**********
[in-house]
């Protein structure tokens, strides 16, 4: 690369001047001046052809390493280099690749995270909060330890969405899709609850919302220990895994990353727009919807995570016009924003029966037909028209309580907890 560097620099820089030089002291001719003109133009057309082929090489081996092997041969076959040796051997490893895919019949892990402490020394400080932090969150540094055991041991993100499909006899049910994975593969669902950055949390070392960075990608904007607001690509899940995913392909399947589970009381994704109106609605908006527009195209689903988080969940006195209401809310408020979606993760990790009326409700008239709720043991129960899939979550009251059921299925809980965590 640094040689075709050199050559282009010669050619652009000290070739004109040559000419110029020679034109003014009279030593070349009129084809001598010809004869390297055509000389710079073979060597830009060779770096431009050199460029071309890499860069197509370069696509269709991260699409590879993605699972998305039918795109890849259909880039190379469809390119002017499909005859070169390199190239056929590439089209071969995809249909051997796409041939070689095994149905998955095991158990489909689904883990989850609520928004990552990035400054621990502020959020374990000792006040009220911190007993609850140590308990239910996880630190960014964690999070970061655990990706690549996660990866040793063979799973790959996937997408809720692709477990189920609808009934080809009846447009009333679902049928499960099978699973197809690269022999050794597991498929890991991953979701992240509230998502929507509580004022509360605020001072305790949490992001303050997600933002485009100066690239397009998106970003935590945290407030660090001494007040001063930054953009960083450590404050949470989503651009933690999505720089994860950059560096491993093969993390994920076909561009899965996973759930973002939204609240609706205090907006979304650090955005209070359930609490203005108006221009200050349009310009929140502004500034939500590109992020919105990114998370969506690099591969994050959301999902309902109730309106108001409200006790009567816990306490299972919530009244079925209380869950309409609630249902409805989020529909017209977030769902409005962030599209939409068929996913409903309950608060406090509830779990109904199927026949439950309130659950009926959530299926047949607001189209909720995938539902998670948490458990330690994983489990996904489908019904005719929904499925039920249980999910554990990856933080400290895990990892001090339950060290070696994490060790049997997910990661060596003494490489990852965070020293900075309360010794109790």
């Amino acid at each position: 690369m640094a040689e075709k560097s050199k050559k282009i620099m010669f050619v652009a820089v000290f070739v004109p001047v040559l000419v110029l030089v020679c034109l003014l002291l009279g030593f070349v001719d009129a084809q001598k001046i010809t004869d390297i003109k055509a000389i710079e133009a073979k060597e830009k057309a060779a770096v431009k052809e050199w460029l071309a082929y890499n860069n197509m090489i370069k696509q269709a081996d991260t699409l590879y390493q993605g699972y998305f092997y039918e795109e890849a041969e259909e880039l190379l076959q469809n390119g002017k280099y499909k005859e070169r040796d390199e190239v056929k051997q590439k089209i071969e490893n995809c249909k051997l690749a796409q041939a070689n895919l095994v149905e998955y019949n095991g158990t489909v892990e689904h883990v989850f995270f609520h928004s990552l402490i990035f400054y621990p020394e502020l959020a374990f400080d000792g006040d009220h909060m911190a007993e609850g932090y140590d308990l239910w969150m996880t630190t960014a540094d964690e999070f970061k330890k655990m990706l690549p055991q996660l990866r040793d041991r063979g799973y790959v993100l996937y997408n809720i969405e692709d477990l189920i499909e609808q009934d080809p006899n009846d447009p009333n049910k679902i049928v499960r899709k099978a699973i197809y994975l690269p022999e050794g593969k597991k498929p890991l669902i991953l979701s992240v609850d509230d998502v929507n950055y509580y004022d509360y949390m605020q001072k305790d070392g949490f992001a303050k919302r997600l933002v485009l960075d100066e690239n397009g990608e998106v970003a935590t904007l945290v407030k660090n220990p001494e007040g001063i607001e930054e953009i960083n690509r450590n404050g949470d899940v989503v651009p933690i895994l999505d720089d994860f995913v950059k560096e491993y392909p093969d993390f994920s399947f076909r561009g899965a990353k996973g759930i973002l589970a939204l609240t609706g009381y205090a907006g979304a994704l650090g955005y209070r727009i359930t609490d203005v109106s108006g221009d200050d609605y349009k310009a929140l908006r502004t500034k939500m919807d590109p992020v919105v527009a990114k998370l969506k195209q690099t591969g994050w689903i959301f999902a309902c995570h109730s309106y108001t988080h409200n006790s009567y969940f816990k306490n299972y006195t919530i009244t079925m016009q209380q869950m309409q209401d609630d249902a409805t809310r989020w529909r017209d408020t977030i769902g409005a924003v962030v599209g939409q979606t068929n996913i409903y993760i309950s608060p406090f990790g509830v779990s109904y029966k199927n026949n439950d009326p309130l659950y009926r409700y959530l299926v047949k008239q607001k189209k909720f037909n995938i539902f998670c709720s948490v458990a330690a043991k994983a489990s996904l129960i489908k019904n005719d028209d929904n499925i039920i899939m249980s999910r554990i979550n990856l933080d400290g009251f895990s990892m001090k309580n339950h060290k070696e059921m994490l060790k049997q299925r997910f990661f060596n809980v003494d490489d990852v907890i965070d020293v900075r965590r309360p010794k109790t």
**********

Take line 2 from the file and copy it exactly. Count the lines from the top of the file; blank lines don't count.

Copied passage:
């Protein structure tokens, strides 16, 4: 690369001047001046052809390493280099690749995270909060330890969405899709609850919302220990895994990353727009919807995570016009924003029966037909028209309580907890 560097620099820089030089002291001719003109133009057309082929090489081996092997041969076959040796051997490893895919019949892990402490020394400080932090969150540094055991041991993100499909006899049910994975593969669902950055949390070392960075990608904007607001690509899940995913392909399947589970009381994704109106609605908006527009195209689903988080969940006195209401809310408020979606993760990790009326409700008239709720043991129960899939979550009251059921299925809980965590 640094040689075709050199050559282009010669050619652009000290070739004109040559000419110029020679034109003014009279030593070349009129084809001598010809004869390297055509000389710079073979060597830009060779770096431009050199460029071309890499860069197509370069696509269709991260699409590879993605699972998305039918795109890849259909880039190379469809390119002017499909005859070169390199190239056929590439089209071969995809249909051997796409041939070689095994149905998955095991158990489909689904883990989850609520928004990552990035400054621990502020959020374990000792006040009220911190007993609850140590308990239910996880630190960014964690999070970061655990990706690549996660990866040793063979799973790959996937997408809720692709477990189920609808009934080809009846447009009333679902049928499960099978699973197809690269022999050794597991498929890991991953979701992240509230998502929507509580004022509360605020001072305790949490992001303050997600933002485009100066690239397009998106970003935590945290407030660090001494007040001063930054953009960083450590404050949470989503651009933690999505720089994860950059560096491993093969993390994920076909561009899965996973759930973002939204609240609706205090907006979304650090955005209070359930609490203005108006221009200050349009310009929140502004500034939500590109992020919105990114998370969506690099591969994050959301999902309902109730309106108001409200006790009567816990306490299972919530009244079925209380869950309409609630249902409805989020529909017209977030769902409005962030599209939409068929996913409903309950608060406090509830779990109904199927026949439950309130659950009926959530299926047949607001189209909720995938539902998670948490458990330690994983489990996904489908019904005719929904499925039920249980999910554990990856933080400290895990990892001090339950060290070696994490060790049997997910990661060596003494490489990852965070020293900075309360010794109790």